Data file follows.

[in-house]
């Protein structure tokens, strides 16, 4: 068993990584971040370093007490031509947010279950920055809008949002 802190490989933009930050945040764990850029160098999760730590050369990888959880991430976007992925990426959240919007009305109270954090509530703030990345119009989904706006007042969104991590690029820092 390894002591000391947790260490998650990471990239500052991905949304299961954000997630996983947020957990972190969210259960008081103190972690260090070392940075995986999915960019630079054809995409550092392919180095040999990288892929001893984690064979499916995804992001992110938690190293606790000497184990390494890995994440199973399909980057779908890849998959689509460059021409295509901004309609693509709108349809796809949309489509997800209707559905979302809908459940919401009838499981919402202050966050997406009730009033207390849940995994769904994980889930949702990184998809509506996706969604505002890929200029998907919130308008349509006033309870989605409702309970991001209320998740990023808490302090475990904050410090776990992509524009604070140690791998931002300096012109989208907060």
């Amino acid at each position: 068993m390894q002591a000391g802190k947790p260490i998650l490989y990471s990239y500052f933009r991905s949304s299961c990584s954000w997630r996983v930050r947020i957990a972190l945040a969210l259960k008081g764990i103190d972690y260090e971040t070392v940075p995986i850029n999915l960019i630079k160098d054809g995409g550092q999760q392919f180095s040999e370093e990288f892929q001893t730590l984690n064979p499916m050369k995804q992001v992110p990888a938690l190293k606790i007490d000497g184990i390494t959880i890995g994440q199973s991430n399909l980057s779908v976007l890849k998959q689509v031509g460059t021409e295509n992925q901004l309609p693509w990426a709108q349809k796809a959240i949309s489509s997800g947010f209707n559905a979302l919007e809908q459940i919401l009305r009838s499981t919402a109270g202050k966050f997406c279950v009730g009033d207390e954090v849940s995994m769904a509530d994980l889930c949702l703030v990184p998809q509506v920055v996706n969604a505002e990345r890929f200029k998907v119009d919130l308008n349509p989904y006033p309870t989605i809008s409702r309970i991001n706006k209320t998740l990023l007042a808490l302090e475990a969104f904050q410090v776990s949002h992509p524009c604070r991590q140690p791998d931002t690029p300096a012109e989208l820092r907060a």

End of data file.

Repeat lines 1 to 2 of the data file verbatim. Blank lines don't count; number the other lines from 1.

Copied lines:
[in-house]
């Protein structure tokens, strides 16, 4: 068993990584971040370093007490031509947010279950920055809008949002 802190490989933009930050945040764990850029160098999760730590050369990888959880991430976007992925990426959240919007009305109270954090509530703030990345119009989904706006007042969104991590690029820092 390894002591000391947790260490998650990471990239500052991905949304299961954000997630996983947020957990972190969210259960008081103190972690260090070392940075995986999915960019630079054809995409550092392919180095040999990288892929001893984690064979499916995804992001992110938690190293606790000497184990390494890995994440199973399909980057779908890849998959689509460059021409295509901004309609693509709108349809796809949309489509997800209707559905979302809908459940919401009838499981919402202050966050997406009730009033207390849940995994769904994980889930949702990184998809509506996706969604505002890929200029998907919130308008349509006033309870989605409702309970991001209320998740990023808490302090475990904050410090776990992509524009604070140690791998931002300096012109989208907060």